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Conceiving and constructing the Irish workhouse, 1836–45

  • Peter Gray (a1)

Extract

The Irish workhouse has had a troubled history, attracting mostly negative commentary from the inception of the national poor law system after 1838 to the final abolition of the poor law in Northern Ireland in 1948. The popular historian of the institution opens his account with the bald statement that ‘the workhouse was the most feared and hated institution ever established in Ireland’. While one might quibble with this (the penitentiaries and asylums of the nineteenth century were surely as much feared, and perhaps with more reason; the record of the industrial schools and Magdalene asylums has more recently attracted the appalled attention of Irish society), the statement contains a kernel of truth. Designed with the deterrent principle of ‘less eligibility’ to the forefront, and irrevocably associated with the horrors of mass mortality during the Great Famine, the workhouses became in Irish popular memory (and in the bulk of historical commentary) associated with the suffering and degradation of their inmates. Nevertheless, the early history of the poor law and its associated workhouses is more complex than this suggests and deserves closer attention.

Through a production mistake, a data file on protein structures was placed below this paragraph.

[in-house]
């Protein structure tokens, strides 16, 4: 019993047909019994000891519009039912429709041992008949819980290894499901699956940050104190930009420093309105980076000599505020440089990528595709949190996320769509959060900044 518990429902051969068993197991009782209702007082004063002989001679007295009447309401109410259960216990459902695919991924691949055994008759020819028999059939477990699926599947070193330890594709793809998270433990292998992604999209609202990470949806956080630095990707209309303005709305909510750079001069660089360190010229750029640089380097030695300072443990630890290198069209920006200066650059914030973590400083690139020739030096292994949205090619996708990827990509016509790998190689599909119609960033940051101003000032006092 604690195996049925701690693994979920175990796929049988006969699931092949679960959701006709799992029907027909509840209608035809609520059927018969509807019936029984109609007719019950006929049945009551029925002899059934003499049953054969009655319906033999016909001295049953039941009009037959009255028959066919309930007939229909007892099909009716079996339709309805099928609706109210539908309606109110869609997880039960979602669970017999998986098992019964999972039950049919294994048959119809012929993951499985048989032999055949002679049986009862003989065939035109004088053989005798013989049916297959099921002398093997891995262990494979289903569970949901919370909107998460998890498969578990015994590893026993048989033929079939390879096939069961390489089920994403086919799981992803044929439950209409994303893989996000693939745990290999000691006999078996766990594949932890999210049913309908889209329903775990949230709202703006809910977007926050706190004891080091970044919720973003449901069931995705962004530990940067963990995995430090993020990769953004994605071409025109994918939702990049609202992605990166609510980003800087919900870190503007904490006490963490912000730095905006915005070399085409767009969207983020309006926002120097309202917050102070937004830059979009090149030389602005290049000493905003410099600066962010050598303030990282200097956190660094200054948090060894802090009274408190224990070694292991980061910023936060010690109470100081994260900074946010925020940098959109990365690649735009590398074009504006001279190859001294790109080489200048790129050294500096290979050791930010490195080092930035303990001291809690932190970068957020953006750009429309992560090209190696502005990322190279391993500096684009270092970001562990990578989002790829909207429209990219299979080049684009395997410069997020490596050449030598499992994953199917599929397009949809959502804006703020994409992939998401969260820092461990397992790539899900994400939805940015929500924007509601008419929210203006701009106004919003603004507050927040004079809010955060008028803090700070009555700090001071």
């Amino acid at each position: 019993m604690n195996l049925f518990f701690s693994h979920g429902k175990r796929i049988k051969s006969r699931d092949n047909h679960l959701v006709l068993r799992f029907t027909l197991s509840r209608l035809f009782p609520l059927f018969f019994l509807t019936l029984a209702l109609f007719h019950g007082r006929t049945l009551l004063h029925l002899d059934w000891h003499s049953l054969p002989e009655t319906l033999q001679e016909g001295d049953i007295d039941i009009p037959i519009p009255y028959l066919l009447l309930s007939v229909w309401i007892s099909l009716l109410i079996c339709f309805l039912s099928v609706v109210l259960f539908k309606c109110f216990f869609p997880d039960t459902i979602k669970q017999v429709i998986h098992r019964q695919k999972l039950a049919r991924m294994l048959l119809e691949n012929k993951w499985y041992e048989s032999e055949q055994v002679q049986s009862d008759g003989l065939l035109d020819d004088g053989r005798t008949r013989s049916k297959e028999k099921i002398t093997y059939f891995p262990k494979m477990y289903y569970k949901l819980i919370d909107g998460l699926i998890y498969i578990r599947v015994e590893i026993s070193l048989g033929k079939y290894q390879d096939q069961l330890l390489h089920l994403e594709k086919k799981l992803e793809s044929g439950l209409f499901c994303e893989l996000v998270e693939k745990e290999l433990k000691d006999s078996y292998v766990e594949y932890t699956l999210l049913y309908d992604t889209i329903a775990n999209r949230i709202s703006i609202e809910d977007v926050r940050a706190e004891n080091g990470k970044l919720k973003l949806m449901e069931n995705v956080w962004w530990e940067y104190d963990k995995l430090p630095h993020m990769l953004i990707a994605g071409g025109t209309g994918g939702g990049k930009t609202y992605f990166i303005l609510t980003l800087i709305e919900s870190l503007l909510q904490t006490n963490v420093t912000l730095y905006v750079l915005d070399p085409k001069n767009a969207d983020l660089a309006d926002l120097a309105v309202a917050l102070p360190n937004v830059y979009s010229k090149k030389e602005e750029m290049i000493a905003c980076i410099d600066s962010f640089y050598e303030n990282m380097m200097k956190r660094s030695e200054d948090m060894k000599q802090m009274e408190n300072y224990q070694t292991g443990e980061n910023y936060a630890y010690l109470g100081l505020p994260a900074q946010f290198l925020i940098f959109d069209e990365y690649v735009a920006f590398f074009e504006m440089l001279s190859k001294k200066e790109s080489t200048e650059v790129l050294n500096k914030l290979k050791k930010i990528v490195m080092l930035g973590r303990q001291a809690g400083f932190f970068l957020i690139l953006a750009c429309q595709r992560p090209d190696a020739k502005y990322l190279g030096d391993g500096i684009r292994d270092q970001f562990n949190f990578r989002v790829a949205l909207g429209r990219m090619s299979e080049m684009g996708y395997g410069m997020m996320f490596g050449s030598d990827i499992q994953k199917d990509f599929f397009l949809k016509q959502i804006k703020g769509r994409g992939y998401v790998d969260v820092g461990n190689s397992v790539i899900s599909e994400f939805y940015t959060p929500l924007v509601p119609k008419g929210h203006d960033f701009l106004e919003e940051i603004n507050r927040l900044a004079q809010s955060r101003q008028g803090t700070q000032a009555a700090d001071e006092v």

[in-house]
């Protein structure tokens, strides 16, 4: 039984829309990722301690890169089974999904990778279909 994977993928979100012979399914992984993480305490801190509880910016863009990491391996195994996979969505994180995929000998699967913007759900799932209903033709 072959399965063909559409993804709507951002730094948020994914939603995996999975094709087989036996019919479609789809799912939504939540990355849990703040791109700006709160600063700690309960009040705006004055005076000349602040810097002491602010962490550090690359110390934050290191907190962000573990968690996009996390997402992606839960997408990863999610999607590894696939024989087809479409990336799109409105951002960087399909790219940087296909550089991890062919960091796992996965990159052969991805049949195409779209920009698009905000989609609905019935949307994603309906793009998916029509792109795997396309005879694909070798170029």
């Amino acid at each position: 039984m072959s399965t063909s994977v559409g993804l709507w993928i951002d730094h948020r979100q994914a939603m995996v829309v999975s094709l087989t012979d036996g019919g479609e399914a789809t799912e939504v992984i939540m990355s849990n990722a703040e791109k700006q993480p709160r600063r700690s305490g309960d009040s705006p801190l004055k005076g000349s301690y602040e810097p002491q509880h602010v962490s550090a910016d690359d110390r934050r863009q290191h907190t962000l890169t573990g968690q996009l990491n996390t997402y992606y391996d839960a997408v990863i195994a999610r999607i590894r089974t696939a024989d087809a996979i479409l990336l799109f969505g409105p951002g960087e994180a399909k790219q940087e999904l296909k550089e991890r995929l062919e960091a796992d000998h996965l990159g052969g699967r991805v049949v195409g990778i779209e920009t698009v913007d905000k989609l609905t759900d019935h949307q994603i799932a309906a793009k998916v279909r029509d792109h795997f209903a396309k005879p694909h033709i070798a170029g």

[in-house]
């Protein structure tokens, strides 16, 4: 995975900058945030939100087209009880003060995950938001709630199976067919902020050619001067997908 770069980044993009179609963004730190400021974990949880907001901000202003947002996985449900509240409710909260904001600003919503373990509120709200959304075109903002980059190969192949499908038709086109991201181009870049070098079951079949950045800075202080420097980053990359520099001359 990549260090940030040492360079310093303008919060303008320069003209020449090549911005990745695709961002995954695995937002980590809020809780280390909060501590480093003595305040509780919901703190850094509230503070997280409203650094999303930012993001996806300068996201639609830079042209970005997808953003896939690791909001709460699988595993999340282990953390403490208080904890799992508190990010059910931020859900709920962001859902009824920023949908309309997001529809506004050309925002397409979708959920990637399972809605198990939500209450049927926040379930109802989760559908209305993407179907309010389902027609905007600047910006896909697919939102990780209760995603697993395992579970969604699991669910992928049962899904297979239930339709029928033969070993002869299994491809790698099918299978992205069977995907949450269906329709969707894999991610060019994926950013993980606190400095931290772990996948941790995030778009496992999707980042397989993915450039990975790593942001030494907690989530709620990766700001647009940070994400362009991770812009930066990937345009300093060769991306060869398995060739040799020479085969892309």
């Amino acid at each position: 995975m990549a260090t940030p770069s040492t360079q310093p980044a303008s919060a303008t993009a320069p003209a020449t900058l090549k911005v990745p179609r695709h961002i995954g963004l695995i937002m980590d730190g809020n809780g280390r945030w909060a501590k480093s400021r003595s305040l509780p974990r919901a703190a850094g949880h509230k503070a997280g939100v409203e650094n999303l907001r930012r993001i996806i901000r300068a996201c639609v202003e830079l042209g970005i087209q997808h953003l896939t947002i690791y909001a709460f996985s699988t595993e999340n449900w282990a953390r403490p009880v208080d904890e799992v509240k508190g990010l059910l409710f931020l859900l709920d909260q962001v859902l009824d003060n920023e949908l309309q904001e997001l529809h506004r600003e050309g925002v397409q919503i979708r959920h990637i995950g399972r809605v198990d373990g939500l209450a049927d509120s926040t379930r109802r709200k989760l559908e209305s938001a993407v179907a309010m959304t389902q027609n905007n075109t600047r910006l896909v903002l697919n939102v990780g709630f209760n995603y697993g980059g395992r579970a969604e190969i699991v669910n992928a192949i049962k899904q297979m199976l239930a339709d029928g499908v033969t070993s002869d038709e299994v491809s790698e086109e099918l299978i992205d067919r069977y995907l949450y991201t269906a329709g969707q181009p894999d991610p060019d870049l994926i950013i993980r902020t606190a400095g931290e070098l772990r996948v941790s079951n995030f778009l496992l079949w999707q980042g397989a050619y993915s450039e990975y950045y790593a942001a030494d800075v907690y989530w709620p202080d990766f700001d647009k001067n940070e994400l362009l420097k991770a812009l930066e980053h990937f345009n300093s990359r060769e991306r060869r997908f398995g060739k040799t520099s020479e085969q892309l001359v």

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1 O’Connor, John, The workhouses of Ireland: the fate of Ireland’s poor (Dublin, 1995), p. 13.

2 Nally, David, ‘“That coming storm”: the Irish poor law, colonial biopolitics, and the Great Famine’ in Annals of the Association of American Geographers, 98, no. 3 (2008), pp 71411.

3 Foucault, Michel, Discipline and punish: the birth of the prison (London, 1977);Ignatieff, Michael, A just measure of pain: the penitentiary in the industrial revolution (London, 1978);Driver, Felix, Power and pauperism: the workhouse system 1834–84 (Cambridge, 1993).

4 Clark, Anna, ‘Wild workhouse girls and the liberal imperial state in mid-nineteenth century Ireland’ in Journal of Social History, 39 (2005), pp 389410.

5 Crossman, Virginia, The poor law in Ireland 1838–1948 (Dublin, 2006), pp 1012.

6 See Crossman, Virginia, Politics, pauperism and power in late nineteenth-century Ireland (Manchester, 2006); Crossman, Virginia and Gray, Peter (eds), Poverty and welfare in Ireland 1838–1948 (Dublin, 2011), chapters 1–4.

7 Tenth annual report of the Poor Law Commissioners, H.C. 1844 [560], xix.9, p. 35.

8 See Gray, Peter, The making of the Irish poor law, 1815–43 (Manchester, 2009), passim.

9 [Nicholls, George], Eight letters on the management of the poor (Newark, 1822);Willink, H. G. ‘Life of Sir George Nicholls’ in Nicholls, George, A history of the English poor law (new ed, 2 vols, 1898), i, pp 1115, xxxii–xxxv.